Li Song (C), Chinese ambassador for disarmament affairs, addresses a session of the Geneva-based Conference on Disarmament in Geneva, Switzerland, on May 22, 2019. Li Song said here on Wednesday that without sufficient mutual trust and respect for each other's security concerns, and without a commitment to common security, nuclear transparency could be "hypocritical and meaningless", or a tool for the strong to bully the weak. (Xinhua/Xu Jinquan)
GENEVA, May 22 (Xinhua) -- A senior Chinese diplomat said here on Wednesday that without sufficient mutual trust and respect for each other's security concerns, and without a commitment to common security, nuclear transparency could be "hypocritical and meaningless", or a tool for the strong to bully the weak.
Li Song, Chinese ambassador for disarmament affairs, told a session of the Geneva-based Conference on Disarmament on Wednesday that transparency is not an end in and of itself but a way to enhance trust, avoid misjudgments and relieve tensions.
"Transparency is not a standalone concept, it has everything to do with the international security environment and national security policies," he said.
During its last plenary meeting under the presidency of the United States, the Conference on Disarmament discussed on Wednesday the issue of transparency in disarmament.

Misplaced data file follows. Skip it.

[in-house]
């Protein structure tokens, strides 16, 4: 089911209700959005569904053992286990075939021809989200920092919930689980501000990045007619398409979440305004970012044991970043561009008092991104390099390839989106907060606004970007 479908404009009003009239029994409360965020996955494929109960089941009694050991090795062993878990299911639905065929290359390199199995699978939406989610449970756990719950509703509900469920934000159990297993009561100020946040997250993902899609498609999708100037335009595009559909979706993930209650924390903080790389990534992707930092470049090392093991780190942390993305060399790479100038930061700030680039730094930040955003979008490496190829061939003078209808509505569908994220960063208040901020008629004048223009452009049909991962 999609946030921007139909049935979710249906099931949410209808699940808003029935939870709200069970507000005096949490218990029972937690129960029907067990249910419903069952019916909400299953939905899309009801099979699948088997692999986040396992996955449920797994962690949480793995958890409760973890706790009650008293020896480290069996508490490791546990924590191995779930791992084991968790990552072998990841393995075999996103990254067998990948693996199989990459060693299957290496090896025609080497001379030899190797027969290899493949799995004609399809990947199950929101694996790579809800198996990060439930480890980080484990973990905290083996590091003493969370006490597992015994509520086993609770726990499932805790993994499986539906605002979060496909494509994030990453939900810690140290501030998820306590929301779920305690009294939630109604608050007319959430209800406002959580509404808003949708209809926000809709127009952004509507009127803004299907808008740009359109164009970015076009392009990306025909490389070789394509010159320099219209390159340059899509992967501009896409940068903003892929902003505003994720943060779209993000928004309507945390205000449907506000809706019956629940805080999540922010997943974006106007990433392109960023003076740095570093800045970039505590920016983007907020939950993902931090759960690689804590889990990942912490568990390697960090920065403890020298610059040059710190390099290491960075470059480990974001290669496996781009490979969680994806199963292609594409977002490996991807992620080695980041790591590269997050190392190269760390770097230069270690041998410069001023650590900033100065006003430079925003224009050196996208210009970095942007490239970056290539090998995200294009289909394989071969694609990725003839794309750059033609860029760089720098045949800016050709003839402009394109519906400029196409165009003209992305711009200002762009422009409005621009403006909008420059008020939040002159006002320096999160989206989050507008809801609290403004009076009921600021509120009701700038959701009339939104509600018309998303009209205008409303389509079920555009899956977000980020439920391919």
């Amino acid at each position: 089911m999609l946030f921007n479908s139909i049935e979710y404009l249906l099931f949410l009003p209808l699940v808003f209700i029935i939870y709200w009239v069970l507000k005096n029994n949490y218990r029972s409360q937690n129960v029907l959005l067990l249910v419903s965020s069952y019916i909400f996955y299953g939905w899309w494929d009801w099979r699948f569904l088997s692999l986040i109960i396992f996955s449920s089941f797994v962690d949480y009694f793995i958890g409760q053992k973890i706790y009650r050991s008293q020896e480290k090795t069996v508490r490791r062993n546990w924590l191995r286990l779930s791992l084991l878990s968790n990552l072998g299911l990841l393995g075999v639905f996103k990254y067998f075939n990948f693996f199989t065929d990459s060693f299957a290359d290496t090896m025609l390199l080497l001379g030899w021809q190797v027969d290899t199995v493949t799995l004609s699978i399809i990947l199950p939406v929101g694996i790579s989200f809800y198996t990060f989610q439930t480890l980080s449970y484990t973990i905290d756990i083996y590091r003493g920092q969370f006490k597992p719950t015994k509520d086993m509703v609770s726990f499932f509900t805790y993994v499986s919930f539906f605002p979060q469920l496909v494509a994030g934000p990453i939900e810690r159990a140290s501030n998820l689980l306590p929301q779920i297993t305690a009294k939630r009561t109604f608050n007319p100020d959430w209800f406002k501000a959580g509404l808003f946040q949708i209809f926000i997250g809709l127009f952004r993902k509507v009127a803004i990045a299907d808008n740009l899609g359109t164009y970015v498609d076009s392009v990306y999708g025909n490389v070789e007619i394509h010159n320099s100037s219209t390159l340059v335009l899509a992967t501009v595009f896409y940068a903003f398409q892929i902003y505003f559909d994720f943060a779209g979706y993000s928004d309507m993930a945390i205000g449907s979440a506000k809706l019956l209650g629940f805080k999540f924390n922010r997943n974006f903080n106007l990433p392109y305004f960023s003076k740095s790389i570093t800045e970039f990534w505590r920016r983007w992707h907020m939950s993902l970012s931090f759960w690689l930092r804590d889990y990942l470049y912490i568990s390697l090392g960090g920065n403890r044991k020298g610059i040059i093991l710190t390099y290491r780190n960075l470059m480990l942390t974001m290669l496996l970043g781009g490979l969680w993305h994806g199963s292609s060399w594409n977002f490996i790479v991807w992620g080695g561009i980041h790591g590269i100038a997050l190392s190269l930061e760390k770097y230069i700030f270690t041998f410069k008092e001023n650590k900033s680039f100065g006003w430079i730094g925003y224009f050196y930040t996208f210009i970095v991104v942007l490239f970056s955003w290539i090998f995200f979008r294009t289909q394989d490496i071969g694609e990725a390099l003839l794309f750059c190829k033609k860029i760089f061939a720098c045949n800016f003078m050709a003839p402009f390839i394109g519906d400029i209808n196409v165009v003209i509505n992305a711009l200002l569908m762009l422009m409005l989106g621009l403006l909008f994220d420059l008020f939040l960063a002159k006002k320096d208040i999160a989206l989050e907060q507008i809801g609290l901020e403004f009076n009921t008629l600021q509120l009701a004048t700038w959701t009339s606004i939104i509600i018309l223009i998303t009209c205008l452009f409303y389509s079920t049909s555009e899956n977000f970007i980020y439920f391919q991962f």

Responding to a senior U.S. official's recent accusation that "China's lack of transparency regarding the scope and scale of its nuclear modernization program raises questions regarding its future intent", Li said that this is a typical example of projecting one's own logic onto others.
"Let me make it crystal clear: the U.S. accusation has no basis in fact. It is using other countries as an excuse to evade the international responsibilities expected of it," he said.
"The U.S. keeps saying that other countries make it feel unsafe -- this is truly baffling," Li said. "If you choose to see some countries as rivals, you might most probably create the same number of enemies, even though it is not their intention to be your enemies."
Li also mentioned the U.S.'s intention to push for a trilateral (U.S., Russia and China) nuclear arms control agreement, saying that "the premise of and basis for the so-called trilateral arms control negotiations do not exist at all and China will definitely not participate in them."
In the current international security environment, Li said, it is particularly important for the five states with nuclear weapons to advocate coordination and win-win cooperation instead of major power competition and a zero-sum game.
He stressed that China is committed to peaceful development and pursues a nuclear strategy of self-defense. It unconditionally commits itself never to be the first to use nuclear weapons, and never to use or threaten to use nuclear weapons against non-nuclear weapon states or nuclear weapon-free zones.
"We have no hidden strategic agenda and no country will be threatened by China's nuclear weapons," he told the conference.